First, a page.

Home education is a little-known quantity for most people in Scotland. Even at specialist education conferences, it is rarely referred to, and then only in passing. And yet it is a path taken by thousands of families in Scotland – and it seems that their numbers are growing rapidly.
Alison Preuss (pictured, below right) has for many years been at the forefront of Scotland’s home-education movement, and was struck by the feedback from this community in a new survey. In the past, the prominent factors that persuaded families to choose home education would have included a philosophical objection to school or fears about bullying; but now it seems that the most common driver is additional needs not being met in school.
In an interview with Tes Scotland, Preuss says that it is hard to tell how many home-educated children there are in Scotland. For a number of years, she routinely referred to 5,000-6,000 families, but she believes the figure may have doubled in recent times.
Lack of support
In the new detailed survey of 329 members of the Scottish Home Education Forum (see bit.ly/HomeEdSurvey), most cited disability, chronic illness, unmet support needs – especially for severe anxiety about school and autism – as key factors in their decision to home-educate. Many also highlighted bad experiences of mental health services.
Preuss, a coordinator of the forum, believes that had the survey been carried out 10 to 15 years ago, more than half of the responses would have come from people who had made a “positive choice” to pursue home education, and that those who felt forced into it would have been more likely to cite bullying at school as a factor. “It does now seem more to do with disability-related issues in schools not being dealt with – that is a huge worry and should be a wake-up call to the government,” says Preuss.
Scottish government figures show that 27 per cent of all pupils were classified as having additional support needs (ASN) in 2017, up from 18 per cent in 2012, and Preuss believes schools’ frequently inability to cope is leaving many parents in “desperation”.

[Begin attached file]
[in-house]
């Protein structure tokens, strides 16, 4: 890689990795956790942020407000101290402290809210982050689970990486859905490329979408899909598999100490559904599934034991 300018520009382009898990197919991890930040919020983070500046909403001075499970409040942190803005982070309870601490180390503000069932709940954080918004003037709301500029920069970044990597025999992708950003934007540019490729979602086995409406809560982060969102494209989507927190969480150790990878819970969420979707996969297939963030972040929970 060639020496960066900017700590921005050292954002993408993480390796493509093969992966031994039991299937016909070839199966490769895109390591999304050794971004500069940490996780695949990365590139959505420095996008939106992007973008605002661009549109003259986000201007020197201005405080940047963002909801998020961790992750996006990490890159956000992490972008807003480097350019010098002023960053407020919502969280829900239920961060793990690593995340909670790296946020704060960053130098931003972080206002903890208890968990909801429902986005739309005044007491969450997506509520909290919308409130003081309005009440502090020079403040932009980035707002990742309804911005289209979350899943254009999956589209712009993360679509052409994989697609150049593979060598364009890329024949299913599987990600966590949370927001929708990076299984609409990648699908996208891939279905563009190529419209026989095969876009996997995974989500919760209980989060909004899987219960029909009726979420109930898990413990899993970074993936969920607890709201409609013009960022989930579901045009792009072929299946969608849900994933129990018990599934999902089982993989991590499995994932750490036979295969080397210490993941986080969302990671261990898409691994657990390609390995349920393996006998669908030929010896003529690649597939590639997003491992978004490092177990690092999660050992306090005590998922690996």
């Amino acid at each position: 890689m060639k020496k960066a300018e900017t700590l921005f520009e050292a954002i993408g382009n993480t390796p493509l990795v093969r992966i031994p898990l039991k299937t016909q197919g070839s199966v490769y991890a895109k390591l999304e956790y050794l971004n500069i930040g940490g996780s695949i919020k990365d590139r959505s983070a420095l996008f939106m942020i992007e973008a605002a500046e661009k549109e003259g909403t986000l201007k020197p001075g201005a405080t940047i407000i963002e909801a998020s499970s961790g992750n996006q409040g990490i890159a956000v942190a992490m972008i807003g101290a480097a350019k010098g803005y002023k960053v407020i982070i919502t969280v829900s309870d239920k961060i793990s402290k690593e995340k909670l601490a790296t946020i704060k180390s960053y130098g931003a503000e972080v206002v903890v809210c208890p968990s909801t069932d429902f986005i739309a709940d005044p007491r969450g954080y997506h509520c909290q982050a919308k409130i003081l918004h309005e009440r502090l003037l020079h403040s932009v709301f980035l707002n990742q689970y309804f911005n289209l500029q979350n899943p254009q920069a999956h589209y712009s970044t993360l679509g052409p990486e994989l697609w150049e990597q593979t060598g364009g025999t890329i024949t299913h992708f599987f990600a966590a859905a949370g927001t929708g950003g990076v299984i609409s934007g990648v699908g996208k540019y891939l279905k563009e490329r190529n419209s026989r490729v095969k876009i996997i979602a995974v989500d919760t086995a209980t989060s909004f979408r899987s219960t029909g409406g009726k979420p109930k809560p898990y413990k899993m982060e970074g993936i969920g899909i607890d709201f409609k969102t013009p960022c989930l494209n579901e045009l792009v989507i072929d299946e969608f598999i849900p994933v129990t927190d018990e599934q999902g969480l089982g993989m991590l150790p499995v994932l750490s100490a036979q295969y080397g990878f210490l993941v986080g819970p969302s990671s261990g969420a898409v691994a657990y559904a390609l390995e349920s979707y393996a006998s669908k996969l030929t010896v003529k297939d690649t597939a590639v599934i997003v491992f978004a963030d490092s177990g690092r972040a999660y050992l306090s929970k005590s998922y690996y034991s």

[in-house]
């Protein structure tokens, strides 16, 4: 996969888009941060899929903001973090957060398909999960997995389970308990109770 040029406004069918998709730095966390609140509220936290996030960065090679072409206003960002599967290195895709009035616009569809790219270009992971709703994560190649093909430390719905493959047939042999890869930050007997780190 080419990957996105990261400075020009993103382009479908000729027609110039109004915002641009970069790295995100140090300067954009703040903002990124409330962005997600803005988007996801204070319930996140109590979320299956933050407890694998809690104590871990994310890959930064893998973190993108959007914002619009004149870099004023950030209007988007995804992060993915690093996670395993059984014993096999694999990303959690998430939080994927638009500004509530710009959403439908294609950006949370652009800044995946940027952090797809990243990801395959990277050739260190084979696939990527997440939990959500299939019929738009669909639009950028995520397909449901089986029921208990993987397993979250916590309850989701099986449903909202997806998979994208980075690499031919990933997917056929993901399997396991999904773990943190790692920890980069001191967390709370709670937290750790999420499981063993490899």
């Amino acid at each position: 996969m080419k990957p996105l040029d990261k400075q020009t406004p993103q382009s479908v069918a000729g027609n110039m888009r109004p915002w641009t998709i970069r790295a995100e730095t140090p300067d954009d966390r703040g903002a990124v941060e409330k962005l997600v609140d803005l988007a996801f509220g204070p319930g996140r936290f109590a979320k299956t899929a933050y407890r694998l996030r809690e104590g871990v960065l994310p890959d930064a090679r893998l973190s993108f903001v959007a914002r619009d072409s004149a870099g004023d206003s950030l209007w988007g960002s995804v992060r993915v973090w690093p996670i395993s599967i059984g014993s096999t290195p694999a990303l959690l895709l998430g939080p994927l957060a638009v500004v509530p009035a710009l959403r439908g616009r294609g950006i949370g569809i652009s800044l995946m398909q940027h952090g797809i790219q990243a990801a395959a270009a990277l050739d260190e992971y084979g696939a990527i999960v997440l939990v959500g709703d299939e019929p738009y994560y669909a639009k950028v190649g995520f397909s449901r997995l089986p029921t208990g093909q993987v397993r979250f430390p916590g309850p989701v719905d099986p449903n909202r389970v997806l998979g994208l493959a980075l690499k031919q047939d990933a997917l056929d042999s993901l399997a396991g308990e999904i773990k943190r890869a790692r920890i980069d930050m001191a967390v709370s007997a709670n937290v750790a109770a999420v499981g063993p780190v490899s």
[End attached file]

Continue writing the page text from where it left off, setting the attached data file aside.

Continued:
The initial aims of Curriculum for Excellence (CfE) that were set out 15 years ago – including promises of more child-led, individualised learning – held much appeal for Preuss, who withdrew her three children from school in the 1990s in frustration at its inability to support quick learners.
However, she now sees a reality far removed from these idealistic aspirations. “[CfE] is kind of doomed to failure, because you can’t really cater for a class of 20-30 children, all with different ideas,” she says. “The government set the [CfE] outcomes, so you’re not actually setting your own goals – it’s somebody else’s interpretation of what you should be doing. That’s not what autonomous education and self-directed learning is all about.”
The increasingly broad expectations of teachers – in an era when health and wellbeing are deemed as important as subject expertise – are “not fair to their professional expertise”, Preuss believes. “You can’t have teachers doing absolutely everything,” she says.
Preuss also harbours deep concerns about national priorities such as early intervention, the Named Person scheme – which would see every child in Scotland assigned a professional, often a teacher, to oversee their “wellbeing” – and the Getting it Right for Every Child (Girfec) policy.
She argues that these are less about improving children’s lot than “micromanaging people’s lives”, and that the focus should instead be on “big structural problems” such as poverty, employment and housing.
She says that the survey reflects an angry “backlash” about the “control freakery” in systems such as Girfec and Named Person, adding: “Schools are keeping these notes on children and family members … it’s really way over the top and amounts to profiling.”
Preuss, who studied law at the University of Edinburgh, has previously written about the United Nations Convention on the Rights of the Child. She questions the credibility of the “rights-respecting” status that growing numbers of Scottish schools are seeking for promoting children’s rights, because “if you don’t have the right to refuse something, it’s not a right at all”. If children are made to attend school, she adds, those who refuse “end up being sent to the Children’s Reporter”.
For that reason, says Preuss, “a rights-respecting school is basically an oxymoron – there’s no such thing”.
A Scottish government spokeswoman says: “We want all children and young people to receive the support that they need to reach their full potential and to learn in the environment that best suits their needs – and they have a legal right to support with their learning in school if they need it. We encourage local authorities and home-educating parents to work together to develop trust, mutual respect and a positive relationship that functions in the best interests of the child.
“Curriculum for Excellence has been validated as a bold and effective approach by the Organisation for Economic Cooperation and Development and the International Council of Education Advisers. It provides young people with a well-rounded education that prepares them to thrive in today’s world.”